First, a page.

Gun test: Brocock Bantam Sniper HR Hilite
- Credit: Archant
Brocock’s new flagship takes the brand to a new level, as the editor finds out
It doesn’t seem all that long ago that the old Brocock company fell on hard times. Like many others, I worried that they’d be lost, but when they were bought by the same holding company that owns Daystate, I felt it was very good news. An injection of capital and a rethink about how they did things and they were soon back on their feet. Since then, we’ve seen a steady stream of innovative new models released, all engineered to a much higher standard than the old guns, and their performance has taken a huge leap forward, too.
I particularly liked the Compatto. It’s a rifle that I’d be happy to hunt with because it works for me in the real world, not just in the designer’s mind, or in the artificial environment of a gun range. In a world awash with bullpups, the Compatto designers at Brocock stood back and thought of a new way to design a rifle that sits in the middle ground, between a conventional sporter and a bullpup, to offer the best of both worlds, and whilst talking to their marketing director at its launch, I called it a ‘semi-bullpup’ and the name stuck.
The Compatto’s action was moved back in the stock around 5”, to make the gun much shorter, even with a full-length barrel, yet in this position it avoided the problem of having the action under your cheek, as with bullpups. Plus, the scope didn’t need to be so high above the centre line of the bore, so the trajectory was less compromised. It was a clever design and one I really appreciated.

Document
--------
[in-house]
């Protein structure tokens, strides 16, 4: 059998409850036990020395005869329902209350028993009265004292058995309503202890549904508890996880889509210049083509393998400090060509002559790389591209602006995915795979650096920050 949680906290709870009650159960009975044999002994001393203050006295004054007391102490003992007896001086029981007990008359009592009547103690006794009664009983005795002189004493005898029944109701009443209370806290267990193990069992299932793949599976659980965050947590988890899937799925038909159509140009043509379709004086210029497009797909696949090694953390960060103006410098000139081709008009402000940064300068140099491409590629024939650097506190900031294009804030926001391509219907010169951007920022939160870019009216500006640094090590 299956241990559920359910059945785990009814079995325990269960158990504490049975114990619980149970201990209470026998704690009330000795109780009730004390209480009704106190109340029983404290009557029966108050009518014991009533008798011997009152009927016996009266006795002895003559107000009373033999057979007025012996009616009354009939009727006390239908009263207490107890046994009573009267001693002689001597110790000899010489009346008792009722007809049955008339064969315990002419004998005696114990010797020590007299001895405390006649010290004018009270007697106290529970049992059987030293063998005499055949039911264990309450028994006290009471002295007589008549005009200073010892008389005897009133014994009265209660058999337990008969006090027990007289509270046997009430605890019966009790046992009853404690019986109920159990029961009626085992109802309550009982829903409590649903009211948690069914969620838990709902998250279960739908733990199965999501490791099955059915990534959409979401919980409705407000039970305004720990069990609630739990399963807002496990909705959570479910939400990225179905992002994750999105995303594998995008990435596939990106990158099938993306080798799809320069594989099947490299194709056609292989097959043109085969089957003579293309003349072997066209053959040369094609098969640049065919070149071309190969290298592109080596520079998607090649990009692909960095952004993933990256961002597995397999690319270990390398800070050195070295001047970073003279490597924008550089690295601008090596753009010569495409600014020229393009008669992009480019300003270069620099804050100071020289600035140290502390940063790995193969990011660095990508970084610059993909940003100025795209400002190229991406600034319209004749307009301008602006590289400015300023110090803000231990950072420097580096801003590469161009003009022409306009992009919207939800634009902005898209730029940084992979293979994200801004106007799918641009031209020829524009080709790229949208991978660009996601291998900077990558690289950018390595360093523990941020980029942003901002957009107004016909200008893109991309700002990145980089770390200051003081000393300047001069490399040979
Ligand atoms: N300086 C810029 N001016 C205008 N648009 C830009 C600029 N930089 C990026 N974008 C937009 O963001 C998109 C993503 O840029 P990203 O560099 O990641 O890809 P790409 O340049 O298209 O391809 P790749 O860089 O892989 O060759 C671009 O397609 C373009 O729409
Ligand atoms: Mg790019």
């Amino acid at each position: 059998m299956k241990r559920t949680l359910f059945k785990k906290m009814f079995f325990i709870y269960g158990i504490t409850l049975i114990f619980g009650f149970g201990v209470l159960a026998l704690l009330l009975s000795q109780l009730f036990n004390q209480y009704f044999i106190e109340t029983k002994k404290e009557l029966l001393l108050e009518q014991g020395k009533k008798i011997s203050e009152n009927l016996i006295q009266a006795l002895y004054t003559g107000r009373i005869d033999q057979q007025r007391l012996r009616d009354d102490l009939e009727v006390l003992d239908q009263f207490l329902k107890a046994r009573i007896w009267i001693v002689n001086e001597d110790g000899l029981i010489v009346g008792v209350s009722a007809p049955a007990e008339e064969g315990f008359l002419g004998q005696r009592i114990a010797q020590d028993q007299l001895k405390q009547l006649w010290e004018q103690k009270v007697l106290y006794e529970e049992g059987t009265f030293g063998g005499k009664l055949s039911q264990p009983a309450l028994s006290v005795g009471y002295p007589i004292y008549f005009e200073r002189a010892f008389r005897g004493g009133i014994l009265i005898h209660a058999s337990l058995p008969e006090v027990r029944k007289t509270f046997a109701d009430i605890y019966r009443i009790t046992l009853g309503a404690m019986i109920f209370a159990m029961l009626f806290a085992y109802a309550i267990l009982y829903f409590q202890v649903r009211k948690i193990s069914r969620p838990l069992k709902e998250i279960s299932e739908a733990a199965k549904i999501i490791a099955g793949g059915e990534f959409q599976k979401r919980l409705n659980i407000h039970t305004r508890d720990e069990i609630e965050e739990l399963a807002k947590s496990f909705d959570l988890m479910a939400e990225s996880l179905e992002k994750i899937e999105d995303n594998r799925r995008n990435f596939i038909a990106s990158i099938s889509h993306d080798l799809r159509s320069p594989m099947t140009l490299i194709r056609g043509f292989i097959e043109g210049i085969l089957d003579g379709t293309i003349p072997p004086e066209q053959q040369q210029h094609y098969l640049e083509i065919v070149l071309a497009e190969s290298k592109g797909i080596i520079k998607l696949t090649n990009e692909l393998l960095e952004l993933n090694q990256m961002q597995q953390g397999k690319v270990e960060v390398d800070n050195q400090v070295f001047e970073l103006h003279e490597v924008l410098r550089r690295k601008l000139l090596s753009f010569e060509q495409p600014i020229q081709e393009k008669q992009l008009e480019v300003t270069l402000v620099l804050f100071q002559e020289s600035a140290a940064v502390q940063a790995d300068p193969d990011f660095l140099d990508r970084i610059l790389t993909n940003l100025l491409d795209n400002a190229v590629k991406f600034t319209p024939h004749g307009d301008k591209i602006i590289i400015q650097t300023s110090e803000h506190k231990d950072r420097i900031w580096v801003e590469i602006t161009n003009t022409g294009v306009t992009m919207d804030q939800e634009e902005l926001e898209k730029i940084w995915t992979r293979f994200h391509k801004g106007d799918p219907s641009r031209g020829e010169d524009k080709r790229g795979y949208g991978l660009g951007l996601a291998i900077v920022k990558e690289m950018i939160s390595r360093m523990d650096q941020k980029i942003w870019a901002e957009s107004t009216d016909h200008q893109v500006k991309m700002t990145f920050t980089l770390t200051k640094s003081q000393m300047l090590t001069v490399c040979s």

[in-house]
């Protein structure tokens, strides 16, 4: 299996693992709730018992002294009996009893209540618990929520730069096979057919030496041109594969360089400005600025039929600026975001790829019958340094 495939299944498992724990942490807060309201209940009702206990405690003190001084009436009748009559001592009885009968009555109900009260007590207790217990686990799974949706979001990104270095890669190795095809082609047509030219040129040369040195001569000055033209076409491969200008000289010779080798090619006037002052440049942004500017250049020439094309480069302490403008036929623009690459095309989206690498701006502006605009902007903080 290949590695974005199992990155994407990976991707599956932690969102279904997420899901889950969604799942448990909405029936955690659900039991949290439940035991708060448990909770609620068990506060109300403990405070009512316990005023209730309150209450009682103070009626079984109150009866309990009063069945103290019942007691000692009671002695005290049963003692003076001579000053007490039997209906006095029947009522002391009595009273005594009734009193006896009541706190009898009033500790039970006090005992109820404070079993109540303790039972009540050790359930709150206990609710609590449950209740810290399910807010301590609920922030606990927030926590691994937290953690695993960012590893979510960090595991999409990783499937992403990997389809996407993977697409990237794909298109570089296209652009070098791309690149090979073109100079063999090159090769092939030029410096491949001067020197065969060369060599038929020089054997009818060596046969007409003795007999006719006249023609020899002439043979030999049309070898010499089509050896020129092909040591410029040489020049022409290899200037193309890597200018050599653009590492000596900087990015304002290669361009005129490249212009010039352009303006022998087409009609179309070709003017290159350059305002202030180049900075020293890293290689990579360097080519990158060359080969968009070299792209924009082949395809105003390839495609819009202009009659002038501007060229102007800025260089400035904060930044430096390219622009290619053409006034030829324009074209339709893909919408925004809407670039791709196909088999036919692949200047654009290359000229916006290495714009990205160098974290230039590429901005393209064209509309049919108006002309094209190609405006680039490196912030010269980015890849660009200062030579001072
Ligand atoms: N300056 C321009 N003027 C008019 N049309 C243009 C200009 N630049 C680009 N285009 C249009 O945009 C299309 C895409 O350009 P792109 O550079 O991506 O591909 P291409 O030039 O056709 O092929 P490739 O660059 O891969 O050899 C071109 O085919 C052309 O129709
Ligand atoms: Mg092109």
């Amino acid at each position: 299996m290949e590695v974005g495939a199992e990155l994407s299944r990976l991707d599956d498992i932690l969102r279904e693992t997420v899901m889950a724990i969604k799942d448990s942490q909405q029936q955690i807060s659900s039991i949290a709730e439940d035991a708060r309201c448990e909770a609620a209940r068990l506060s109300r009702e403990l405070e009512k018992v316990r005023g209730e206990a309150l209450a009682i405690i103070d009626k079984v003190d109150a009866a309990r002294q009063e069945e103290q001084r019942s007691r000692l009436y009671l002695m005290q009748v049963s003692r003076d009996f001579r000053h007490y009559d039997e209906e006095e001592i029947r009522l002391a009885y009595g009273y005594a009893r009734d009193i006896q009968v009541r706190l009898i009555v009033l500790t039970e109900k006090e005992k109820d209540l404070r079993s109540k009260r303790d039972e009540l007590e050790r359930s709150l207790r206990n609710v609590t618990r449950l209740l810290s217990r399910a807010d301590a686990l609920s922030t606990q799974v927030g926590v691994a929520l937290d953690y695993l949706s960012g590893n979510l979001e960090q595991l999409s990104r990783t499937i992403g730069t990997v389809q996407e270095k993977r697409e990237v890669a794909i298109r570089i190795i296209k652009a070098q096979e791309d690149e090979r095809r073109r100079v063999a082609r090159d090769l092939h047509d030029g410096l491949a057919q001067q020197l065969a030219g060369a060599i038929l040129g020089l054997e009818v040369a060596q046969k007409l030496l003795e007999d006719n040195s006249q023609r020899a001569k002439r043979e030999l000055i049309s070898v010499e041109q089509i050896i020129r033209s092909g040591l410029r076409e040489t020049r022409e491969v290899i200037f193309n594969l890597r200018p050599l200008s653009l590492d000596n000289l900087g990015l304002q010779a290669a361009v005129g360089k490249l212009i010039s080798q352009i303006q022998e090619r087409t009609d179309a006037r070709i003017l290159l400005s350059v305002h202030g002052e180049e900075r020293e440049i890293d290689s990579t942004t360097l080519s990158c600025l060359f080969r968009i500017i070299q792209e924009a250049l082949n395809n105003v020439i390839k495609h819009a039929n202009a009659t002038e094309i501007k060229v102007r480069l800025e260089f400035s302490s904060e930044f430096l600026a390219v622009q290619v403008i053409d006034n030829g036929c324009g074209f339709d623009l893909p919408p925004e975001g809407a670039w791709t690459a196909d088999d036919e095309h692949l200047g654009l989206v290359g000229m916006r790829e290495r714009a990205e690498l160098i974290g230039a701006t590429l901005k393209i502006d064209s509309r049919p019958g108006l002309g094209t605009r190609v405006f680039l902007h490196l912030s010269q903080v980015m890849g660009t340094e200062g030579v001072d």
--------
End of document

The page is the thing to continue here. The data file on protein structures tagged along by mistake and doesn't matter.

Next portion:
The Compatto used a conventional tubular reservoir, which offered a nice feel to the handling, but was slightly limiting on capacity, so the designers went back to the drawing board and came up with the Bantam – based on the Compatto, but with a buddy bottle fitted. For me, this was a case of ‘swings and roundabouts’. Sure, the new gun could offer a massive number of shots per fill, but as with all buddy bottle guns, the looks and handling were compromised. The good news is that we now have the freedom to choose whichever reservoir type suits our needs.
- 1 Airgun law in the UK
- 2 Weihrauch HW100 - test & review
- 3 Watch: How to mount and set-up a riflescope
- 4 How far can a sub-12 ft.lbs air rifle shoot?
- 5 3 of the best: Weihrauch airguns reviewed in 2021
- 6 Second-hand gun review: Webley Axsor PCP air rifle
- 7 Improve your benchrest shooting skills | Part 2
- 8 Test & review: BSA's new Portable PCP Compressor
- 9 Gun test: Lee Enfield M1911 A1 Co2 pistol
- 10 3 of the best: break-barrel air rifles under £300